Let’s be honest here. We idealize natural parents for being strong enough to give their child away for a ‘better life,’ but do we respect them after the adoption is finalized and time has passed? Do we nurture our child’s relationship to their natural parents? Do we do it for the sake of the child if nothing else? Maybe we don’t think much about natural parents at all. A quote I will never forget from another adoptive parent goes like this, “I don’t mind keeping in touch, but I shouldn’t have to.” The rest of the sentiment is “…..after all, she gave her child away.”
I may be painting with a broad brush here. Adoptive parents come in all shapes and sizes, and things are not usually black and white. There is a good chance I am preaching to the choir since you are reading a blog on an adoption search registry. But I am working up to a point, and here it is: Adoptive parents don’t really see natural mothers as equal, worthy mothers. We often view them as undeserving because they gave their child away. But the honest to goodness truth is this: they are just like us, but with worse luck, less support, financial troubles, no access to abortion, and so on. On another day or another time, they are us and we are them.
Adoptive parents, how much would you miss your child if you had to place them for adoption right now? A lot, right? Your child’s natural mother misses them just that much, or more. How hard would it be never heard a thing about how your child was doing? How hard would it be knowing they were living someplace else, enjoying life with another mother, or possibly being abused? I can’t even imagine it. Just thinking about it for a second is horrifying. Friends, THAT is how it is for our children’s natural mothers. Every. Single. Day. This is stuff people don’t recover from.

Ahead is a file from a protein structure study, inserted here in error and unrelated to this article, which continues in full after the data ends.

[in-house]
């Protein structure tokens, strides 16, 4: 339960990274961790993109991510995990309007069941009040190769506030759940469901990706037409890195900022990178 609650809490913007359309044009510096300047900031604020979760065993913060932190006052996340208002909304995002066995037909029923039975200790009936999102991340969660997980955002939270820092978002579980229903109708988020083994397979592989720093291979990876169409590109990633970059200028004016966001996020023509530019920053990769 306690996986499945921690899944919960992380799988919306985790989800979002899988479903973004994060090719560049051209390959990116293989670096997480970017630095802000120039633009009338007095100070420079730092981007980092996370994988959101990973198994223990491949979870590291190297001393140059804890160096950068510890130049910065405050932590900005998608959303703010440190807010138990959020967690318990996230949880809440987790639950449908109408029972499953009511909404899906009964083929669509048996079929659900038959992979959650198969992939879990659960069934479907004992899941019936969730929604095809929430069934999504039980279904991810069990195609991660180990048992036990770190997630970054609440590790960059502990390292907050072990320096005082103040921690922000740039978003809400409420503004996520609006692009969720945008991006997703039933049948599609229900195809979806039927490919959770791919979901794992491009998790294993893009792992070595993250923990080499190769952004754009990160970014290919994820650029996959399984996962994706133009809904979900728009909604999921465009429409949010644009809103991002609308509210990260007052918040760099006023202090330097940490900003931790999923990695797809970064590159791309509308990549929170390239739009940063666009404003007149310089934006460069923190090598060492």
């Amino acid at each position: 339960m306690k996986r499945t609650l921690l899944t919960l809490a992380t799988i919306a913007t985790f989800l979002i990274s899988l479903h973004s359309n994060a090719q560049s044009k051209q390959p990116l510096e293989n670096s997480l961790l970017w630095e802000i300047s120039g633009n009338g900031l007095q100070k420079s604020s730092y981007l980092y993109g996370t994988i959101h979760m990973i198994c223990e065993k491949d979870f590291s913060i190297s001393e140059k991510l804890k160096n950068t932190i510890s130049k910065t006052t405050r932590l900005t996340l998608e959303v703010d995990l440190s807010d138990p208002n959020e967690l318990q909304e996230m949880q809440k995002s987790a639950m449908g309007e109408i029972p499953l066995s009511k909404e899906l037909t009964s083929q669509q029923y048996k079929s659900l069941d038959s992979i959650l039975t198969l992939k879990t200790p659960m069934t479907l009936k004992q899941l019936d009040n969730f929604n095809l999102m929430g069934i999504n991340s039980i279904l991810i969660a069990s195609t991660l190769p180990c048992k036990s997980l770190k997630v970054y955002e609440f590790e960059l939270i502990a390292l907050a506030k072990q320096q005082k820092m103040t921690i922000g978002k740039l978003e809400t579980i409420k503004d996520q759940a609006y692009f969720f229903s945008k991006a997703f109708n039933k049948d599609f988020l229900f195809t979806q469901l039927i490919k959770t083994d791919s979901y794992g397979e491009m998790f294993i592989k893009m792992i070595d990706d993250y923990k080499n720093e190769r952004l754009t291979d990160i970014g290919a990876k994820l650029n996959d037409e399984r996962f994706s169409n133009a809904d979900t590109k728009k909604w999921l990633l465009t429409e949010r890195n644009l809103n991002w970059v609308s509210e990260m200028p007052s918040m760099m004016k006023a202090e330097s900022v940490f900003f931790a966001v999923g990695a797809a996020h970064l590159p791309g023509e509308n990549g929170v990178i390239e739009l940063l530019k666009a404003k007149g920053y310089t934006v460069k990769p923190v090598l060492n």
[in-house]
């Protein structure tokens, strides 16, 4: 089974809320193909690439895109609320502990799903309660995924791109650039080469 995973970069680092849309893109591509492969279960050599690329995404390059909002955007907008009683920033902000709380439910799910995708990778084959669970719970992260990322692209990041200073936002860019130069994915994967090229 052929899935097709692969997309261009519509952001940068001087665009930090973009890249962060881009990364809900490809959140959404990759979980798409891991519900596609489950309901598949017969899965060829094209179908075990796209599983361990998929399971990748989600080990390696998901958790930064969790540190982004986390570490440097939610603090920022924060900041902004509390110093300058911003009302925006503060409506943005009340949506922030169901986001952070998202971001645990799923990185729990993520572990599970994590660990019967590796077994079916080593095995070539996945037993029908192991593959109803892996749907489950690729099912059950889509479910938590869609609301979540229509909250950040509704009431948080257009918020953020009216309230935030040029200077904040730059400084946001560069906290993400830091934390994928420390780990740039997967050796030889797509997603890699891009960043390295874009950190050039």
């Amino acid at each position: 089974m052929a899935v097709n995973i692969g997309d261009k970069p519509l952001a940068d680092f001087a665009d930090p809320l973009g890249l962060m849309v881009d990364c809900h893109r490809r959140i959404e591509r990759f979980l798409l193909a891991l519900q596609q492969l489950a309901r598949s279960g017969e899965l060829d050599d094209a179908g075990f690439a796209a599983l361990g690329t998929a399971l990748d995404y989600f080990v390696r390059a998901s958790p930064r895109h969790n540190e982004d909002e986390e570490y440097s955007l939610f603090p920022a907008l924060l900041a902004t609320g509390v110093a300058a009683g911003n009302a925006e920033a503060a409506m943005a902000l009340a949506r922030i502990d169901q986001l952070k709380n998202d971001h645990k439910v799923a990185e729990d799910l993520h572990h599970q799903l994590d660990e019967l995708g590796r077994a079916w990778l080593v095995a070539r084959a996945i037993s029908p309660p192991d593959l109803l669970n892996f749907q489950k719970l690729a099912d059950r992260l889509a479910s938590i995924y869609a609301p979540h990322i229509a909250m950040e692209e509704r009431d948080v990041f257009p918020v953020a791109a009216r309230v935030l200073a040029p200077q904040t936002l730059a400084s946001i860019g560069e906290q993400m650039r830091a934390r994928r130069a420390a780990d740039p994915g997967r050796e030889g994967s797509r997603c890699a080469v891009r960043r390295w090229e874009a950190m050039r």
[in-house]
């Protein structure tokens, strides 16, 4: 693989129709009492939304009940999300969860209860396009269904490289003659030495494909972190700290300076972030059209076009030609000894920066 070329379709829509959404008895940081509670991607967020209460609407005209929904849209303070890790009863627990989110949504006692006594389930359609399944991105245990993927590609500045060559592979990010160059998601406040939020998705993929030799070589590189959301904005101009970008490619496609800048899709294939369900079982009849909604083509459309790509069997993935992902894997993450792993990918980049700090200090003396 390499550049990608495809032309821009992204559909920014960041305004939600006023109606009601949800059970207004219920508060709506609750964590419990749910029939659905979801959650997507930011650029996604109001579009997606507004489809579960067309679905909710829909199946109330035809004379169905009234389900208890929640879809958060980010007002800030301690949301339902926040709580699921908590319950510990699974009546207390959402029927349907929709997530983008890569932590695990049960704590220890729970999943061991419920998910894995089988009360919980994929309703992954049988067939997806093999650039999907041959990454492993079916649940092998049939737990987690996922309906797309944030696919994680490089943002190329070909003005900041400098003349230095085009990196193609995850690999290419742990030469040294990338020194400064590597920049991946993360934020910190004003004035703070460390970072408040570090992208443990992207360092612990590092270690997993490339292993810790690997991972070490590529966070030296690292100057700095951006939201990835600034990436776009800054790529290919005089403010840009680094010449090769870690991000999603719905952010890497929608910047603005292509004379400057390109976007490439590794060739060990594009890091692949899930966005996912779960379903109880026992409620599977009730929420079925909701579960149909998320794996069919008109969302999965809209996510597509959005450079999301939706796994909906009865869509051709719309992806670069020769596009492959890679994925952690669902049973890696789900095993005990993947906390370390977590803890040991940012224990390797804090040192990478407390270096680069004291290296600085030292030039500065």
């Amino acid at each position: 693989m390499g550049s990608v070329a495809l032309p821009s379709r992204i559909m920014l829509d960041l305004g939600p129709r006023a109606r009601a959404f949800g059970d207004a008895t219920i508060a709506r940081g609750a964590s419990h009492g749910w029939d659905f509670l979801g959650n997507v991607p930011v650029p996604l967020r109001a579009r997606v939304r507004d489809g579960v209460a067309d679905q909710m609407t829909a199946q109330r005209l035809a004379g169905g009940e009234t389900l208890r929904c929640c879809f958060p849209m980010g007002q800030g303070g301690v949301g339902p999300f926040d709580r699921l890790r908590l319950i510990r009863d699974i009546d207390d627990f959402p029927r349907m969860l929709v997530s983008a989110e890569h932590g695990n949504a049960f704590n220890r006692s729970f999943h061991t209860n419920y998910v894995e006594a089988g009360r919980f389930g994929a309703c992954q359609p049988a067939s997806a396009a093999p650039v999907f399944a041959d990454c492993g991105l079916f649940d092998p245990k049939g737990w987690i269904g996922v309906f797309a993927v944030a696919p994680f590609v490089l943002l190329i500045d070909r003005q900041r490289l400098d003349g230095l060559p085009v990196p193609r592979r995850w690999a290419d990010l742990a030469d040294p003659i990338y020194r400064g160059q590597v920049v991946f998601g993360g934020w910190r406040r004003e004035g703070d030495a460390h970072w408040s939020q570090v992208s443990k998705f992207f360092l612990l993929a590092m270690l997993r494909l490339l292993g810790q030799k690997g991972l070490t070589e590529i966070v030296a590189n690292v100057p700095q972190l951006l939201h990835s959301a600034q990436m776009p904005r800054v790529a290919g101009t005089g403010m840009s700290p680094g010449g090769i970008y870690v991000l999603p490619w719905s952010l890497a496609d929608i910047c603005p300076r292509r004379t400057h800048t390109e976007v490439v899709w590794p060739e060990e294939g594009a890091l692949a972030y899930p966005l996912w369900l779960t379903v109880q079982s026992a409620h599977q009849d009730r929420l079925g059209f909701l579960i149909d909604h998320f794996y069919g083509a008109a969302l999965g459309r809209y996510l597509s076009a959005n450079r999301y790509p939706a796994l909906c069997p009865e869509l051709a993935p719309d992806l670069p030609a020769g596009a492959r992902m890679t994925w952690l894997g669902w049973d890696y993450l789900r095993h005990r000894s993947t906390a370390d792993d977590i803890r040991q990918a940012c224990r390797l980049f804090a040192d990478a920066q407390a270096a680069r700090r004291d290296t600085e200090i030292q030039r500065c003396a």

Since beginning Ethiopian Adoption Connection, I have heard story after story of anguished Ethiopian mothers who have no idea if their children are dead or alive after being adopted. They don’t forget and they don’t get over it.
I know all this may sound harsh to many adoptive parents. We adopted, we’re the good guys! But I want all of us to think about this when we hear ourselves saying things like, “My child isn’t ready to meet her birthmother.” Who is really the one who is not ready, and how hard would it be to send a photo and some school work once a year? At the very least, find it in your heart to keep the communication open for your child so that he or she can take over when they are independent. Think about it.
For further reading on natural mothers, reasons for surrendering a child to adoption, and how they fare afterwards:
BIRTH MOTHERS’ EXPERIENCE AFTER RELINQUISHMENT by Kalkidan Alelign
Depression Problems and Coping Mechanisms; The case of Ethiopian birth parents who relinquished their children for inter-country adoption by Wondwossen Teshome Mekuria
The Girls Who Went Away: The Hidden History of Women Who Surrendered Children for Adoption in the Decades Before Roe v. Wade by Anne Fessler.
[Birth Mother] First Mother Forum by Lorraine Dusky and Jane
International Adoption from the Circumstances, Perspectives, and Experience of Birth Mothers in Wonji Shoa and Addis Ababa by Rebecca Demissie